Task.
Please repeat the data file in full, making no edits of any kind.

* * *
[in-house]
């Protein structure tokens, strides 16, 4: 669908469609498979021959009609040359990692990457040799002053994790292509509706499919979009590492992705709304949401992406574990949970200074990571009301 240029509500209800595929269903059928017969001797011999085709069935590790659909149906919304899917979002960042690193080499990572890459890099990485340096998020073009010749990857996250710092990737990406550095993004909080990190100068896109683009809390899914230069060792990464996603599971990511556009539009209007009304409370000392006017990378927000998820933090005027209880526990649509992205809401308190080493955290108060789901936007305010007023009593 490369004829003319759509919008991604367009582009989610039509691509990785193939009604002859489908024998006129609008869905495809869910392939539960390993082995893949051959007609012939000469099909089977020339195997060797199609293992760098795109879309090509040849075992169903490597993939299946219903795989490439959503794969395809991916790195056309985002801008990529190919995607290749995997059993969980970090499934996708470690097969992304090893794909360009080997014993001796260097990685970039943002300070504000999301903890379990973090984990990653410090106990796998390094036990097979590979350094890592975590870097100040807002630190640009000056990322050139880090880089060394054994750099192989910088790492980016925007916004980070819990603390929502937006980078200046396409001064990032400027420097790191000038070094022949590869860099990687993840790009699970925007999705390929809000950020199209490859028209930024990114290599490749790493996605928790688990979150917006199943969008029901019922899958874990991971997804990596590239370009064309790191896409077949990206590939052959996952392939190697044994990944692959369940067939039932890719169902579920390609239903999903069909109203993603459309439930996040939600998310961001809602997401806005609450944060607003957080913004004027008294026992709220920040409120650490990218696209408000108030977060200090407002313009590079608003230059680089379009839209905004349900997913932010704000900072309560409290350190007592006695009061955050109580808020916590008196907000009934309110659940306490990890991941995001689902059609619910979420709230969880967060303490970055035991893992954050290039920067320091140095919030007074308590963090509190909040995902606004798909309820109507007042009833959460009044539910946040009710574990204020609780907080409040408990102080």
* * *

[in-house]
């Protein structure tokens, strides 16, 4: 669908469609498979021959009609040359990692990457040799002053994790292509509706499919979009590492992705709304949401992406574990949970200074990571009301 240029509500209800595929269903059928017969001797011999085709069935590790659909149906919304899917979002960042690193080499990572890459890099990485340096998020073009010749990857996250710092990737990406550095993004909080990190100068896109683009809390899914230069060792990464996603599971990511556009539009209007009304409370000392006017990378927000998820933090005027209880526990649509992205809401308190080493955290108060789901936007305010007023009593 490369004829003319759509919008991604367009582009989610039509691509990785193939009604002859489908024998006129609008869905495809869910392939539960390993082995893949051959007609012939000469099909089977020339195997060797199609293992760098795109879309090509040849075992169903490597993939299946219903795989490439959503794969395809991916790195056309985002801008990529190919995607290749995997059993969980970090499934996708470690097969992304090893794909360009080997014993001796260097990685970039943002300070504000999301903890379990973090984990990653410090106990796998390094036990097979590979350094890592975590870097100040807002630190640009000056990322050139880090880089060394054994750099192989910088790492980016925007916004980070819990603390929502937006980078200046396409001064990032400027420097790191000038070094022949590869860099990687993840790009699970925007999705390929809000950020199209490859028209930024990114290599490749790493996605928790688990979150917006199943969008029901019922899958874990991971997804990596590239370009064309790191896409077949990206590939052959996952392939190697044994990944692959369940067939039932890719169902579920390609239903999903069909109203993603459309439930996040939600998310961001809602997401806005609450944060607003957080913004004027008294026992709220920040409120650490990218696209408000108030977060200090407002313009590079608003230059680089379009839209905004349900997913932010704000900072309560409290350190007592006695009061955050109580808020916590008196907000009934309110659940306490990890991941995001689902059609619910979420709230969880967060303490970055035991893992954050290039920067320091140095919030007074308590963090509190909040995902606004798909309820109507007042009833959460009044539910946040009710574990204020609780907080409040408990102080």